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It looks unlikely that I’ll get my price @ the CLOSE, so I’ll buy any dip at tomorrows OPEN circa $103.00 – $102.75

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Approaching the CLOSE, I’m looking at buying LONG @ circa $103.00 to $102.75 and exiting tomorrow circa $104.00

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After being sacked from GreenFaucet, missing out on his national exposure via the MoneyShow, my newest main-man, is going back to school.

Starting today, I will be extremely busy. I am preparing for my first day of school on August 31st. As you know, I will be starting a new shrink program. I have many, many reasons to do this, but I have no idea why I really chose to go back to UMD. I’ve been having recurring dreams for over a year telling me that I have to go “find something”. Who knows what that is, but my dreams or visions are usually correct. Say what you want, but I’m not crazy. I executed the delegation of my responsibilities in all of my businesses yesterday, except for my personal trading and anything that’s internet-related

What’s going to happen to his $70M Hedge Fund? Will he continue to run it? Will his investors be happy that their money is taking a lower marginal utility than a psychology education? I thought he was already an expert in psychology?

I’m all for education, but surely you can gain an education without actually bothering to collect the piece of paper at the end of it. It’s not like he needs a job after all, hell son, he earns circa $30M.

Or, is he wrapping up the Hedge Fund, returning the investors money, Kermit and Miss Piggy will be delighted with their returns, although disappointed that the gravy train has derailed, and returning to school for some lessons in socialisation?

How exciting.

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Mish is still arguing for deflation.

One of the more common beliefs about the operation of the U.S. economy is that a massive increase in the Fed’s balance sheet will automatically lead to a quick and substantial rise in inflation. [However] An inflationary surge of this type must work either through the banking system or through non-bank institutions that act like banks which are often called “shadow banks”. The process toward inflation in both cases is a necessary increasing cycle of borrowing and lending. As of today, that private market mechanism has been acting as a brake on the normal functioning of the monetary engine.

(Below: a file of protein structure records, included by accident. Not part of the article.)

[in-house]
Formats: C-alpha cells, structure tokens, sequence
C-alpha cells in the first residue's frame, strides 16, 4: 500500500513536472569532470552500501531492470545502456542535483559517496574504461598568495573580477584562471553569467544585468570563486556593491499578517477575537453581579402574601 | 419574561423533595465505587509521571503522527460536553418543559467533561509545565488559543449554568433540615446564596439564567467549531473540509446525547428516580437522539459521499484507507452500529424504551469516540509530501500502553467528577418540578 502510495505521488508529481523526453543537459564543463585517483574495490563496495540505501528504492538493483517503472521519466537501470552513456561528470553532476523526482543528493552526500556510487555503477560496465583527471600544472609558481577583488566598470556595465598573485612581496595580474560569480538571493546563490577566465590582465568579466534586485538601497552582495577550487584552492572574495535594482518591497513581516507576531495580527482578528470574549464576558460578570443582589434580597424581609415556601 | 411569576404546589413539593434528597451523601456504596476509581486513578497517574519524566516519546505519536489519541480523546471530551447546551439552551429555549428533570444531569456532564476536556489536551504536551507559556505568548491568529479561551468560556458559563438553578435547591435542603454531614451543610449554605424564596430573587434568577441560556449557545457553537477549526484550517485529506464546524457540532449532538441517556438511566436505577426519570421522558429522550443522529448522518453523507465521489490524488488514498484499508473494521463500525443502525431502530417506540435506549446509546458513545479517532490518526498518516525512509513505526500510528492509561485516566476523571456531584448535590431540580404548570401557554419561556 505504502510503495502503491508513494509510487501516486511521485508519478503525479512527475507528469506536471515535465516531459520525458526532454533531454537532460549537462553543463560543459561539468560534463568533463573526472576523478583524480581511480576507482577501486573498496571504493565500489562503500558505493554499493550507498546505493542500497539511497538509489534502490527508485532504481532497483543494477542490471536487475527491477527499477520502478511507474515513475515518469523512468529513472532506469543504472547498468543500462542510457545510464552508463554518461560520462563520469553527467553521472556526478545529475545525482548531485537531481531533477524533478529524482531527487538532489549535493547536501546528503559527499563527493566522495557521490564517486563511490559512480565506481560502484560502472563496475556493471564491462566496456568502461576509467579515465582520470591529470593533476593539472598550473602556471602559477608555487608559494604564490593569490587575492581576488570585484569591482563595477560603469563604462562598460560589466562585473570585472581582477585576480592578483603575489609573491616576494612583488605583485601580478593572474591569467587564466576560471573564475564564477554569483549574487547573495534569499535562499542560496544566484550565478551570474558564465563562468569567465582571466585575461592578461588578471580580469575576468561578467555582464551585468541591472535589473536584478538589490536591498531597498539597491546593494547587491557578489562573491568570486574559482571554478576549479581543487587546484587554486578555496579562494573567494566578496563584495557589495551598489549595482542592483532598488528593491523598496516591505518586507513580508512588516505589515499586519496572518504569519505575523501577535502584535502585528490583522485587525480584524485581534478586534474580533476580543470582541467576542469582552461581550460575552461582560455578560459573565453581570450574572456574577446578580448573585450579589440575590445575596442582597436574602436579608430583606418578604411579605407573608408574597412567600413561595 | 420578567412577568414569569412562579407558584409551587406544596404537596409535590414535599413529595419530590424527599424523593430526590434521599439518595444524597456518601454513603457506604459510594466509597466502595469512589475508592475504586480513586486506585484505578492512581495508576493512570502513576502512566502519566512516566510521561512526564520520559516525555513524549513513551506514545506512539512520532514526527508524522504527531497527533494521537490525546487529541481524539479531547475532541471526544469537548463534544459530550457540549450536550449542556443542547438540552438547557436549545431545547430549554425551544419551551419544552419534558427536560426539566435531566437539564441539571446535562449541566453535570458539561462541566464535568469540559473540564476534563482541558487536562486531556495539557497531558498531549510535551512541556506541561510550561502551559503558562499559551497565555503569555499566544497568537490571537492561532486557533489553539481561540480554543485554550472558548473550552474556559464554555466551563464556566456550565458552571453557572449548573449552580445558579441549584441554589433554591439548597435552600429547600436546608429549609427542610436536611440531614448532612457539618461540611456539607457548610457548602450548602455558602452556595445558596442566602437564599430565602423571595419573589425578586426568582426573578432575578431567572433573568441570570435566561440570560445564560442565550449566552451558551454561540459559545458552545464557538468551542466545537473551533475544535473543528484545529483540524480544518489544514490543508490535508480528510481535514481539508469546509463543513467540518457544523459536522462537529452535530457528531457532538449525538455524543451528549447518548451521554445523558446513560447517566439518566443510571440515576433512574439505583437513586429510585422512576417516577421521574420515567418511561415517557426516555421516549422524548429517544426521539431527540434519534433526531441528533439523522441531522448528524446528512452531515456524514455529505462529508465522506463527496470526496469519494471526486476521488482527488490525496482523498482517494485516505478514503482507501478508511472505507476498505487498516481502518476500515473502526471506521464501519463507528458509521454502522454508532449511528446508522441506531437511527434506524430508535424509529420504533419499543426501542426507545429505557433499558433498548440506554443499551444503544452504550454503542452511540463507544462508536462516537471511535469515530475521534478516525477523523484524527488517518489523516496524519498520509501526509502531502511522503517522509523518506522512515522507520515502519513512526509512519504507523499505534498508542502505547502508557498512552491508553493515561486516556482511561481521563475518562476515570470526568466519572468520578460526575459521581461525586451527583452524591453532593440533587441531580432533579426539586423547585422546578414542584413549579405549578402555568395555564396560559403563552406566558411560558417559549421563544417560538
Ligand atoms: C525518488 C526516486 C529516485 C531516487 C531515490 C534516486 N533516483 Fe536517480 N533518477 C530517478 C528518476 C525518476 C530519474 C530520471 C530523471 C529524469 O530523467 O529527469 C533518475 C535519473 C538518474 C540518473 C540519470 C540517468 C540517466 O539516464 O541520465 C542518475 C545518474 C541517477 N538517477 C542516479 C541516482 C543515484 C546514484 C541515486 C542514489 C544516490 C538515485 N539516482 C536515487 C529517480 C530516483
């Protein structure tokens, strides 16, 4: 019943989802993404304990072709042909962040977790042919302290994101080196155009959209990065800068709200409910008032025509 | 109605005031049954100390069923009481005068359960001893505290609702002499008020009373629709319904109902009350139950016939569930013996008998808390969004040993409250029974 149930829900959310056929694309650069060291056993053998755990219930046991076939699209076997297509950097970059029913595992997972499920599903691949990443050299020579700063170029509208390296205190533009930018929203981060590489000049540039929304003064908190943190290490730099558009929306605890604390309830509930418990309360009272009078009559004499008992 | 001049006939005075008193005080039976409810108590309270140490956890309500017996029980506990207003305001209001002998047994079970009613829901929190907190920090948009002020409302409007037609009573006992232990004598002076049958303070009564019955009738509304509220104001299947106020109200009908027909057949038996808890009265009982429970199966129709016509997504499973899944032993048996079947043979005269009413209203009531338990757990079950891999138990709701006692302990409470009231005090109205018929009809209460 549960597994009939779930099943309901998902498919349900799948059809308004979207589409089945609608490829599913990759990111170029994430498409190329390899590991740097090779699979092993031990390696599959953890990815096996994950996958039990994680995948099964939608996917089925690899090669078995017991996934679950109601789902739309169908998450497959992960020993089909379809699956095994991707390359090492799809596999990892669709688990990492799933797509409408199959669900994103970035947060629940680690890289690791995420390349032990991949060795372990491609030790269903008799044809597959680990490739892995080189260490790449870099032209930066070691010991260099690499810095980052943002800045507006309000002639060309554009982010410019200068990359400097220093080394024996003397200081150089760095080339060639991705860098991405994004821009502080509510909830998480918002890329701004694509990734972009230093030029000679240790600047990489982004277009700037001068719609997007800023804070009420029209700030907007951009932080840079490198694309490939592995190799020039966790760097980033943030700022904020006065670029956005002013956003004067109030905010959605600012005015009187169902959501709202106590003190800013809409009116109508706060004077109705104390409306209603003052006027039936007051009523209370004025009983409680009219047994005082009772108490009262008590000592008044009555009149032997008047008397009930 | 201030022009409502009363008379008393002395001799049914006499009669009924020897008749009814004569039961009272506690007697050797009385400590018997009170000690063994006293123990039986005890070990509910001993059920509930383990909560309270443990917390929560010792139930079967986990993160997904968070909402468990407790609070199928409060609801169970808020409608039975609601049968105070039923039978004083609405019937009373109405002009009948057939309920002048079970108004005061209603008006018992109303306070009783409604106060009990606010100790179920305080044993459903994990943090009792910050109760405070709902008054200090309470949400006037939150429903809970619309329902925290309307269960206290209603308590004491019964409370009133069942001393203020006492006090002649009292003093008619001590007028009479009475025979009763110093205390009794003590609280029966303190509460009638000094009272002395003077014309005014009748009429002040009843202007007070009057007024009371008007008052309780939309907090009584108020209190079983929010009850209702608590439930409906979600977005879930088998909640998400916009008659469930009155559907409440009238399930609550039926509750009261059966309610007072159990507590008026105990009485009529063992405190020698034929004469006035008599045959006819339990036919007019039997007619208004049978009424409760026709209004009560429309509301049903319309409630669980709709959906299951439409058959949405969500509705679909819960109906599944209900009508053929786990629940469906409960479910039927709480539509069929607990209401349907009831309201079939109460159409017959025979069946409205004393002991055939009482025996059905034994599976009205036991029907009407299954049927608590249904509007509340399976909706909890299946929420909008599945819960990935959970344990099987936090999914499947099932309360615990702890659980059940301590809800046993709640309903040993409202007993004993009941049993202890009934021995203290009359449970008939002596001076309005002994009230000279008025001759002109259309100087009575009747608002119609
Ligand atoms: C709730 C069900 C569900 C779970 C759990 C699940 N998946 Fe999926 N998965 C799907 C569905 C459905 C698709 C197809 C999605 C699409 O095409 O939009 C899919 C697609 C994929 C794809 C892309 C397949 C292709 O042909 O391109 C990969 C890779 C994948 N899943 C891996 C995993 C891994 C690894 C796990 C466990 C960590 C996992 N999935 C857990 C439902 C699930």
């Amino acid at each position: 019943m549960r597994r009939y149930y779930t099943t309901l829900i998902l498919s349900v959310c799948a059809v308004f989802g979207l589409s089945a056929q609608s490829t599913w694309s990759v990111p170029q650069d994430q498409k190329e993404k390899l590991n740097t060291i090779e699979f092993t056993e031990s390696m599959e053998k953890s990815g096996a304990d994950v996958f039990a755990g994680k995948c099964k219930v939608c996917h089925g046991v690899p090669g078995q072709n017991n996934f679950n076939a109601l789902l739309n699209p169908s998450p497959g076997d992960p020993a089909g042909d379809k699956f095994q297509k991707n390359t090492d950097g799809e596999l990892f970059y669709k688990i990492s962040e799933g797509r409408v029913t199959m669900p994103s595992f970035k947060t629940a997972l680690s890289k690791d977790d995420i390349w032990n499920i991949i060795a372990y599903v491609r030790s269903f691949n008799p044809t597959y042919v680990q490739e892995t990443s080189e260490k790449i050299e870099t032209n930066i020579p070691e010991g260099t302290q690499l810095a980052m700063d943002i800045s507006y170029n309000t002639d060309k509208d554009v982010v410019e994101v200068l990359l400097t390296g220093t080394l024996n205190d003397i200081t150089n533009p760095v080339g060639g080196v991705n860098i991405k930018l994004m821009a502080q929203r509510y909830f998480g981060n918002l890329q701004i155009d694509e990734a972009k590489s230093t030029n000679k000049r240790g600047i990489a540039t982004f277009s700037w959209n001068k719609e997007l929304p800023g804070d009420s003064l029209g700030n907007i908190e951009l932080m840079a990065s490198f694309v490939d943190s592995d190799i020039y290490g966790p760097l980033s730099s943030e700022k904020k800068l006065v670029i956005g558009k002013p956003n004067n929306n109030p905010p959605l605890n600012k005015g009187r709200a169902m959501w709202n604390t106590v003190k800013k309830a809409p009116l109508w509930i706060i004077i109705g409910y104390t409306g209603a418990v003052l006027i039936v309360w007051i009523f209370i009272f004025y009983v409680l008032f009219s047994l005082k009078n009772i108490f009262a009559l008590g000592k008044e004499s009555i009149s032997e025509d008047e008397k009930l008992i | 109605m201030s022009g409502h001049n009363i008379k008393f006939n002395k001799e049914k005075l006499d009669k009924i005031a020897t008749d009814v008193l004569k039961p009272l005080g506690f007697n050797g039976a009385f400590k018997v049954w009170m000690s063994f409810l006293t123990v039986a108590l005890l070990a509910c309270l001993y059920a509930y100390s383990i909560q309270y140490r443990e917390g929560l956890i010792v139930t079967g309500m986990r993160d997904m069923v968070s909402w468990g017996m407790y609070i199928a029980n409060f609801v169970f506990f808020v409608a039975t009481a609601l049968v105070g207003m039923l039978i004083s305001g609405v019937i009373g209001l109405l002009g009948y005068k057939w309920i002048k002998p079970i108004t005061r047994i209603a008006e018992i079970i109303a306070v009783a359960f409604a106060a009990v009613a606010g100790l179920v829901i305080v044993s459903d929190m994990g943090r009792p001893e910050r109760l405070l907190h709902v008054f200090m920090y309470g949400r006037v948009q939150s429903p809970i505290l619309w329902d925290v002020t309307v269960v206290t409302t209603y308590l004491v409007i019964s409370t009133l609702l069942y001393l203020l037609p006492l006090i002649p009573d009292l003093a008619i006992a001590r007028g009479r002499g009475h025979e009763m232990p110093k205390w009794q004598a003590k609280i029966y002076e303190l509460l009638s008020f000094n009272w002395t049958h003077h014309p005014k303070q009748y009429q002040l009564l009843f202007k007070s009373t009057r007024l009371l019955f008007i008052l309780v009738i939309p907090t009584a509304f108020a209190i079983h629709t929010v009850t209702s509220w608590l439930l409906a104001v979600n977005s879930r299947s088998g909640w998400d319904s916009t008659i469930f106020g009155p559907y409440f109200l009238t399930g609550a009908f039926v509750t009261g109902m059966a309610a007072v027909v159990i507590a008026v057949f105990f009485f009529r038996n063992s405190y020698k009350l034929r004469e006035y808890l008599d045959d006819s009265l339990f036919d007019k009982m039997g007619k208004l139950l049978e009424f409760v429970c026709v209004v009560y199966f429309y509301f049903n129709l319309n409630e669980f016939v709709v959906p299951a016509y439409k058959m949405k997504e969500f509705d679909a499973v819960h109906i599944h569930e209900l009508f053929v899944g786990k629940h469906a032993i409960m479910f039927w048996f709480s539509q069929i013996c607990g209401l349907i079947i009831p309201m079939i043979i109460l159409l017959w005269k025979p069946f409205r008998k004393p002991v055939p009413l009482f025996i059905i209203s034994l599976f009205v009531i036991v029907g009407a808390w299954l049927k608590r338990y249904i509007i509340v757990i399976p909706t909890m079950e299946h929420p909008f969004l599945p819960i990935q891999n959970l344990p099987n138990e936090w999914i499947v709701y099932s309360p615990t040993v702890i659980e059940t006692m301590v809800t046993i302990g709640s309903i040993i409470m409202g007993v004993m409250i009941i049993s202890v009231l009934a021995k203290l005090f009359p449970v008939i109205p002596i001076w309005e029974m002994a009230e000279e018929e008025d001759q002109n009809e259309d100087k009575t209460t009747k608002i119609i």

I agree that may be a common belief. It is however incorrect. The conclusion of the author is also incorrect.

Government is always the ultimate source of inflation. Government can create inflation via injecting a credit expansion through the banking system, which is the preferred route. Or the government can inject it directly to the consumer via increasing government debt through the Welfare system, Cash-for-clunkers, Shovel-ready, etc. This expansion of government debt is shown.

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Government through increasing deficits are replacing producer debt. That the consumer is deleveraging is a myth. Consumer debt has fallen only fractionally. Thus the chart that most vividly depicts the liquidation of capital and debt is this chart.

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Higher stages of production are being liquidated. This liquidation will reduce the supply of goods and services. With government maintaining consumer demand, the mismatch of falling supply and steady demand will create CPI inflation.

The link between Fed actions and the economy is far more indirect and complex than the simple conclusion that Federal asset growth equals inflation. The price level and, in fact, real GDP are determined by the intersection of the aggregate demand (AD) and aggregate supply (AS) curves. Or, in economic parlance, for an increase in the Fed’s balance sheet to boost the price level, the following conditions must be met:

1) The money multiplier must be flat or rising;
2) The velocity of money must be flat or rising; and
3) The AS or supply curve must be upward sloping.

The economy and price changes are moving downward because none of these conditions are currently being met; nor, in our judgment, are they likely to be met in the foreseeable future.

Here we encounter the Keynesian aggregates which are an insiduous fallacy. Keynesian theory is responsible for the fallacy of the consumer represents 70% of GDP. This is simply incorrect. Keynes had no understanding of capital theory.

If we use coffee as an example in a very simplified manner. Ignoring the sugar and cream that might be added, the cup to drink it from, the spoon to stir it with, the manufacture of the ship, train, truck and warehouses and final retail store.

*Coffee beans are grown + harvested
*Transported via shipping, rail, truck
*Processed + packaged
*Transported + sold